CPN (Maoist) Center Chairman Pushpa Kamal Dahal has asked eight questions in the application for review of the Supreme Court (SC) verdict that invalidated his party's unification with CPN-UML.
The joint bench of Justices Bam Kumar Shrestha and Kumar Regmi on March 7 had invalidated the unification of CPN-UML and CPN (Maoist) Center reinstating the two parties to their status on the day of unification while ruling in the dispute about the name of party formed after unification of UML and Maoist Center.
Rishiram Kattel had moved the SC arguing that the party formed after unification of UML and Maoist Center cannot be called Communist Party of Nepal (CPN) as the party is registered with the Election Commission in his name.
The SC ruled that Communist Party of Nepal belongs to Rishiram Kattel but went further and invalidated the unification of the two parties.
The first question Dahal has asked in the application for review is whether the name of Communist Party of Nepal (CPN) resembles the Communist Party of Nepal led by Kattel.
The second is, whether the dispute is for the name or existence of the party? Can existence of any party be rejected while deciding about the dispute about name of any registered party.
The third asks whether name alone is necessary for party registration or party flag, election symbol, statute, ideology and objectives apart from name also have relevance. Can existence of the party be terminated merely due to dispute about name when other things remain.
The fourth asks whether the parties can be reinstated to the state before unification without giving an opportunity to correct the name.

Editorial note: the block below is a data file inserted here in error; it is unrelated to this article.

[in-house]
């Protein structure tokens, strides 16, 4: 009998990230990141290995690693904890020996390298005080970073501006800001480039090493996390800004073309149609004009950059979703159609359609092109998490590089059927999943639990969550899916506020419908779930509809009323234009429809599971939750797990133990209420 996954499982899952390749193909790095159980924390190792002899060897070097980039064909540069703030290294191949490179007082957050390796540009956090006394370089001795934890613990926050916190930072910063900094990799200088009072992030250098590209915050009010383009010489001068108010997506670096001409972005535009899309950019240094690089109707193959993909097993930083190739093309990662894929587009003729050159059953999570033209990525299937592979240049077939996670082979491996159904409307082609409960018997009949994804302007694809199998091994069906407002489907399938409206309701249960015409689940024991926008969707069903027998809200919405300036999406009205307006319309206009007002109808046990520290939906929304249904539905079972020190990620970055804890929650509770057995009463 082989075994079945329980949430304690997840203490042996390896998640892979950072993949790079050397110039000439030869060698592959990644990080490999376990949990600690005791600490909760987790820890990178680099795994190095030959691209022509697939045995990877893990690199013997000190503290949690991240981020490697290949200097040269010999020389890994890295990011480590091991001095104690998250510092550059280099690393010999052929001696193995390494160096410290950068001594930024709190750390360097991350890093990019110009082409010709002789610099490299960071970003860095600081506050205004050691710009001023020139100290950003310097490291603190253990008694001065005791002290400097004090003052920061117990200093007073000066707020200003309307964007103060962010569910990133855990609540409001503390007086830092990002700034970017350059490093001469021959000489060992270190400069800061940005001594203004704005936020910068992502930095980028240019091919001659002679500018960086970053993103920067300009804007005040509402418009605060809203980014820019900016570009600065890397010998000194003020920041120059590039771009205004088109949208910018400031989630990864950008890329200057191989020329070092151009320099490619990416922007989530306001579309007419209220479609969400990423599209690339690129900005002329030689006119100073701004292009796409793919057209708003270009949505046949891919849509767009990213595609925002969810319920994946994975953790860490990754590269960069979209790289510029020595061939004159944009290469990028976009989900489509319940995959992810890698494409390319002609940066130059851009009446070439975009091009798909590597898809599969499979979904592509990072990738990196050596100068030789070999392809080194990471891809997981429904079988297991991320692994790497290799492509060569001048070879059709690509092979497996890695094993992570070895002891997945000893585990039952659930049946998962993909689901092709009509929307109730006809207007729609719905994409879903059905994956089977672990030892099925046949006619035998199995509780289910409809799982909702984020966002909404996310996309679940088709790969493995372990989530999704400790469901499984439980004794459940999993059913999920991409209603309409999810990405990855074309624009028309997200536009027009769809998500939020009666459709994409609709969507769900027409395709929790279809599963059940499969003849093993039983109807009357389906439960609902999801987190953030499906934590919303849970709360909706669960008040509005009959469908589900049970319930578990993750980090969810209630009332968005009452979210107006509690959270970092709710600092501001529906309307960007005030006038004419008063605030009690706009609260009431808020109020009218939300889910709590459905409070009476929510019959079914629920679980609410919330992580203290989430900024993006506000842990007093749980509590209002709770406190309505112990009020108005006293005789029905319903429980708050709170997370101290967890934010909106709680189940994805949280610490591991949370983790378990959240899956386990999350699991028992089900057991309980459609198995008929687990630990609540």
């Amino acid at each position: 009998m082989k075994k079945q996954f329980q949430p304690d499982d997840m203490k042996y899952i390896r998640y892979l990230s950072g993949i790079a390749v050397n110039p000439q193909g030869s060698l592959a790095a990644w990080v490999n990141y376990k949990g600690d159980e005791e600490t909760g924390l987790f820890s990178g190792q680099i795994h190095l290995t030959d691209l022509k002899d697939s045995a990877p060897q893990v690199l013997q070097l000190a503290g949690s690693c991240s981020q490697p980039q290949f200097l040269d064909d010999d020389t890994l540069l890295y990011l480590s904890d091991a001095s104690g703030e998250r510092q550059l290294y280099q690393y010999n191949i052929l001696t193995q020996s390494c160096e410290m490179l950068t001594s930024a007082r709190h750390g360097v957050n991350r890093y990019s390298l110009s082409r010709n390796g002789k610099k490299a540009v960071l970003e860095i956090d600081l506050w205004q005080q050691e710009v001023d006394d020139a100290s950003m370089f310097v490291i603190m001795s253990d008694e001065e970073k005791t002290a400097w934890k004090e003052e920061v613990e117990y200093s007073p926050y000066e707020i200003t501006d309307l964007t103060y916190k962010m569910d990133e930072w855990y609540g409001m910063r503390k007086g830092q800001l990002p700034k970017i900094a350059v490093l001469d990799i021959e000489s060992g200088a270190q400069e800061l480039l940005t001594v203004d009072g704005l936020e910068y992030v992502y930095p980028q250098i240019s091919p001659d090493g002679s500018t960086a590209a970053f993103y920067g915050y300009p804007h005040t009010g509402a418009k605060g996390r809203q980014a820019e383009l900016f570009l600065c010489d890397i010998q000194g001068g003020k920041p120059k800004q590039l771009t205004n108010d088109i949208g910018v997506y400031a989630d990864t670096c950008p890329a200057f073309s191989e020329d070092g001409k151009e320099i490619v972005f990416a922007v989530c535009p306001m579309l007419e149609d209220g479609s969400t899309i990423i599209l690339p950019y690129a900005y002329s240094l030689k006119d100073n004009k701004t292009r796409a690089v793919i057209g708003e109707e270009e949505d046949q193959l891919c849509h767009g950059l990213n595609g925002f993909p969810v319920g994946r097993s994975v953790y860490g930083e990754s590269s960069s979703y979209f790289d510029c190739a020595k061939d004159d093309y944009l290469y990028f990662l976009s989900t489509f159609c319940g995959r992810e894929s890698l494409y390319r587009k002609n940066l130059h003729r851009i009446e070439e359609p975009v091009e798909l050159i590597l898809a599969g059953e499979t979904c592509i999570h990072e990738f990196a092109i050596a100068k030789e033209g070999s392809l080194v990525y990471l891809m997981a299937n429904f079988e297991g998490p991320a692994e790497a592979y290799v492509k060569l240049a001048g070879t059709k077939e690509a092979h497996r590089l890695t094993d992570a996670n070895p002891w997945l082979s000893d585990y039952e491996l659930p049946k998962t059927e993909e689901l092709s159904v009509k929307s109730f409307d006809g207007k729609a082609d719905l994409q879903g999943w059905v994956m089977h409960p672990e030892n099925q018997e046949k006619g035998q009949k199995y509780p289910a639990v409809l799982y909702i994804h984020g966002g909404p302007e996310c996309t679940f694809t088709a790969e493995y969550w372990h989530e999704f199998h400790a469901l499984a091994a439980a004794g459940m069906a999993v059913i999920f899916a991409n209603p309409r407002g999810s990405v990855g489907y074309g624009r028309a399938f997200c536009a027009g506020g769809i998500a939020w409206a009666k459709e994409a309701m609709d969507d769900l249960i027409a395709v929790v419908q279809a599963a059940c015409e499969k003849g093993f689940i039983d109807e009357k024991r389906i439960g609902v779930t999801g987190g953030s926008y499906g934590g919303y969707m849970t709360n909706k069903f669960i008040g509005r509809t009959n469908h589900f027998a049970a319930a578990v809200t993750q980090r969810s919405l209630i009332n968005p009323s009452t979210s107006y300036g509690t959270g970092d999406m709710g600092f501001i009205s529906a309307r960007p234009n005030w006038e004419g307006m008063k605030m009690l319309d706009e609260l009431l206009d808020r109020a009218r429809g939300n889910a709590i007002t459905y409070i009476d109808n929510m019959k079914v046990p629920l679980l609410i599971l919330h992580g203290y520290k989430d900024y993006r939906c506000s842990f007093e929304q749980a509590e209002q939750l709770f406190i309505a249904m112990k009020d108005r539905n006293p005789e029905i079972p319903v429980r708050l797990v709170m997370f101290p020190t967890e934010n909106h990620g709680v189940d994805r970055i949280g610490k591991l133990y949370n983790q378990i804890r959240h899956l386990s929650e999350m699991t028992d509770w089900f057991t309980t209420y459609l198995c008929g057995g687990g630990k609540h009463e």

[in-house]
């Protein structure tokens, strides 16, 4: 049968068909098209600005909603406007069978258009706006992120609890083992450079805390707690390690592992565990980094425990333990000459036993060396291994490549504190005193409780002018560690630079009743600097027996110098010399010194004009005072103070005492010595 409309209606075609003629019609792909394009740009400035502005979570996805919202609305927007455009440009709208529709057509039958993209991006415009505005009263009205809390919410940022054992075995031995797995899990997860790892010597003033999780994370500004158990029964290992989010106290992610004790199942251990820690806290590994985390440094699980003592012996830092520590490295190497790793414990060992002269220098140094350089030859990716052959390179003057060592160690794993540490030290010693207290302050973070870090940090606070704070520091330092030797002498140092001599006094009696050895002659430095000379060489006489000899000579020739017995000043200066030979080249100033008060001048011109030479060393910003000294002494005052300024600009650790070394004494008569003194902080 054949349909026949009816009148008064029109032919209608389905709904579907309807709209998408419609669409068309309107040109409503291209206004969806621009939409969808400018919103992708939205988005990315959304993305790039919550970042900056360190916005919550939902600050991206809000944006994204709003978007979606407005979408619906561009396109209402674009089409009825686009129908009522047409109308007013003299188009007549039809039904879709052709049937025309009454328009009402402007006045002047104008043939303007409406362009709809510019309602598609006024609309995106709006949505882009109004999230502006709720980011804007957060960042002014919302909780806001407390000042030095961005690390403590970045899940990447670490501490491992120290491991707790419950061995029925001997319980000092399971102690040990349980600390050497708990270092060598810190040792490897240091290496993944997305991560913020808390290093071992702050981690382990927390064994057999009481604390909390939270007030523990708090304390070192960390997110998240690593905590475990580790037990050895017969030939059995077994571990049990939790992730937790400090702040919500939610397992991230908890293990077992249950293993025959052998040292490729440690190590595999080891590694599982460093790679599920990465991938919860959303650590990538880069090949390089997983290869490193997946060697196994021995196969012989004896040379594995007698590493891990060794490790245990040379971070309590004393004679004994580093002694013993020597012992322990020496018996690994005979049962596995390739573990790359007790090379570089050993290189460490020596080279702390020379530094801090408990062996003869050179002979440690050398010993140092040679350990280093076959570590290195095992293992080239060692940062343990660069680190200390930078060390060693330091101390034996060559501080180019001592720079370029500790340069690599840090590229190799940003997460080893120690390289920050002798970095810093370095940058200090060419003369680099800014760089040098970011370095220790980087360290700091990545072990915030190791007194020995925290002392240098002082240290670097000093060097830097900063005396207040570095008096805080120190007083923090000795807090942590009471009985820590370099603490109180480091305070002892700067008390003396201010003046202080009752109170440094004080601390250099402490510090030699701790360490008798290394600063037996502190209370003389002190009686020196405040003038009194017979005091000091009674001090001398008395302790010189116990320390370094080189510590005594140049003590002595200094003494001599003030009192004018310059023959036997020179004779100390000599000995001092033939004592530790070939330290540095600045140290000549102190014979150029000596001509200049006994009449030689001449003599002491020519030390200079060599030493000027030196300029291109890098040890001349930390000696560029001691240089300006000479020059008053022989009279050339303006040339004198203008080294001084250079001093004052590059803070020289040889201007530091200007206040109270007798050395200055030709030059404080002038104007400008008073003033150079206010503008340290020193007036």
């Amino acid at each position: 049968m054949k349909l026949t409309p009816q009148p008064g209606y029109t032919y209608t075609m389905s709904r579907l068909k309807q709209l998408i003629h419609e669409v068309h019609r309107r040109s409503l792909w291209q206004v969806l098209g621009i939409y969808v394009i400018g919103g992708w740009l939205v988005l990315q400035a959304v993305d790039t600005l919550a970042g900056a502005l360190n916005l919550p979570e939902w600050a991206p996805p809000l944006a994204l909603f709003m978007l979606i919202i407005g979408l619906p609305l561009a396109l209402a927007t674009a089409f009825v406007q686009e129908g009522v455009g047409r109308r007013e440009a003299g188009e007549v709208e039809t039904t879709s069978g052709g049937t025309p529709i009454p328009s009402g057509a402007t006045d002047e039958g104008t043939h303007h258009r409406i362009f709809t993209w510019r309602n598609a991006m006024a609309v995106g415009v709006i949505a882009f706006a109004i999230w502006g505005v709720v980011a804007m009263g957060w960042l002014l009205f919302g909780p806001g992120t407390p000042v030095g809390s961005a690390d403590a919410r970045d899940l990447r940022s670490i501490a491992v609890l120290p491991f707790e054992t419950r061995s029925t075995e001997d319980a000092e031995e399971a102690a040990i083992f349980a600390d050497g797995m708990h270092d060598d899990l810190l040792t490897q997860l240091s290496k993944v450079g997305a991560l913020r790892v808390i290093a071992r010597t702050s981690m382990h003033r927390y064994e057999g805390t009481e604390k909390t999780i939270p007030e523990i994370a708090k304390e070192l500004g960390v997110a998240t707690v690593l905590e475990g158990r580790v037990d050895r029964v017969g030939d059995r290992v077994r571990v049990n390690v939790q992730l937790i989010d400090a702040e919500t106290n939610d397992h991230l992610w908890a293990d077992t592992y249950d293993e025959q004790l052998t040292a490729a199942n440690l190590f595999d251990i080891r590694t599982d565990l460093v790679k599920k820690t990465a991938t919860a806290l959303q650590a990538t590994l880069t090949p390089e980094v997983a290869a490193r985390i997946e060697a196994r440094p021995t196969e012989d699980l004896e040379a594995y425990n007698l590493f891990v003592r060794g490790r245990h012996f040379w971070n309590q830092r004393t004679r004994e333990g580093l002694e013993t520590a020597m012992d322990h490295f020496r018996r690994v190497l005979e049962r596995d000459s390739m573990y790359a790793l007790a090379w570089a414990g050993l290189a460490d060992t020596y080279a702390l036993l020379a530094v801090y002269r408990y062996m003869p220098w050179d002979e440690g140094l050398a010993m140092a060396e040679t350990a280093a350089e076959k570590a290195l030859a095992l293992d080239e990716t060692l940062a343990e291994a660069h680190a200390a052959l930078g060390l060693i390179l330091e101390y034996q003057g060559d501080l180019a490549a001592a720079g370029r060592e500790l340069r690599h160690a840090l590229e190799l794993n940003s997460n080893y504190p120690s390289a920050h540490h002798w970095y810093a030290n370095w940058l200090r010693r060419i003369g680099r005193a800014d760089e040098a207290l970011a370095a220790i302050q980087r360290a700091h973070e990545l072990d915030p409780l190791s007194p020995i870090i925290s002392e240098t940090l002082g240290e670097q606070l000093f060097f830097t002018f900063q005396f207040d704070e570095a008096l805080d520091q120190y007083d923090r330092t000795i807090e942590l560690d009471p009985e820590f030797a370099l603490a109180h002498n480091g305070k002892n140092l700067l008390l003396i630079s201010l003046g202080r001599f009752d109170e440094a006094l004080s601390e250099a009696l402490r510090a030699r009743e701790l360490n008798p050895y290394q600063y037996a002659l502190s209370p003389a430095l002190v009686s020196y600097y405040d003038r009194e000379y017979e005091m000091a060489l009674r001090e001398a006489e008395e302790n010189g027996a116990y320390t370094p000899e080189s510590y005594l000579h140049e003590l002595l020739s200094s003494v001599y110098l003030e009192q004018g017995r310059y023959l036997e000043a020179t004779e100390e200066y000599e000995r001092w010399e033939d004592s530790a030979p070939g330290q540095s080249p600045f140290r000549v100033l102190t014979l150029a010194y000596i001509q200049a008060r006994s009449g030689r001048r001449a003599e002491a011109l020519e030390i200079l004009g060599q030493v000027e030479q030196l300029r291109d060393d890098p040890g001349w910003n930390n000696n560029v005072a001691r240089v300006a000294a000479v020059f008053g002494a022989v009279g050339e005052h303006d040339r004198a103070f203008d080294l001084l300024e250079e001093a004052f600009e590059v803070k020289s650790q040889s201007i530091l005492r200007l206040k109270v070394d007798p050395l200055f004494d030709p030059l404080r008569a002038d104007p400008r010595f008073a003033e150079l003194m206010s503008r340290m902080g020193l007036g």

The fifth asks whether the court can reject unification and existence of the unified party on its own when the petitioner has not demanded that unification should be annulled.
The sixth refers to the SC accepting unification in the verdict on House dissolution and asks whether the SC in another verdict after that can say the two parties are separate, and if such verdict contravenes the verdict by the Constitutional bench of the SC.
The seventh asks can registration of Communist Party of Nepal (CPN) be annulled and its existence ended and whether that violates the Constitution and is tantamount to ban on parties.
The eighth asks whether the SC has not entered political issue while issuing the verdict in a way that unification itself is annulled, and adds whether the court can cross the boundary of such legal issues and enter such political territory.
Dahal through these questions has argued that the SC verdict is unnatural, unfair and political. He mentions that the verdict has raised questions about status of the representatives elected after unification.
He has argued that it is against the people's mandate and contravenes the verdict of the Constitutional bench including five justices, and claimed that the verdict about annulling unification has come to serve someone's political interests.
"The SC had given verdict on a subject that was not demanded. The SC cannot demolish internal unity of parties. Such verdicts have been reviewed even before," Dahal told reporters after applying for review of the verdict. "I hope this verdict will also be corrected."
Dahal reached the Apex Court with Maoist leaders including Barsha Man Pun, Janardan Sharma, Haribol Gajurel, Giriraj Mani Pokharel and others Tuesday.
The name Communist Party of Nepal, that UML and the Maoists chose after unification, was found already registered with the Election Commission. The Election Commission had then registered the unified ruling party as Communist Party of Nepal (CPN).
Kattel had first complained with the Election Commission and then moved the SC in December 2018 against the decision.
The Communist Party of Nepal registered with Kattel as chairman had even contested the last general election with hammer and spade as the election symbol. The party had also contested the last local election before the general election.
The name has been registered with the Election Commission for three decades.
The group of erstwhile Maoists led by Netra Bikram Chand also uses the name for its party.
Clause 6(e) of the Act about political parties prohibits registration of any party with the Election Commission if the name or election symbol matches with a party already registered with the Election Commission.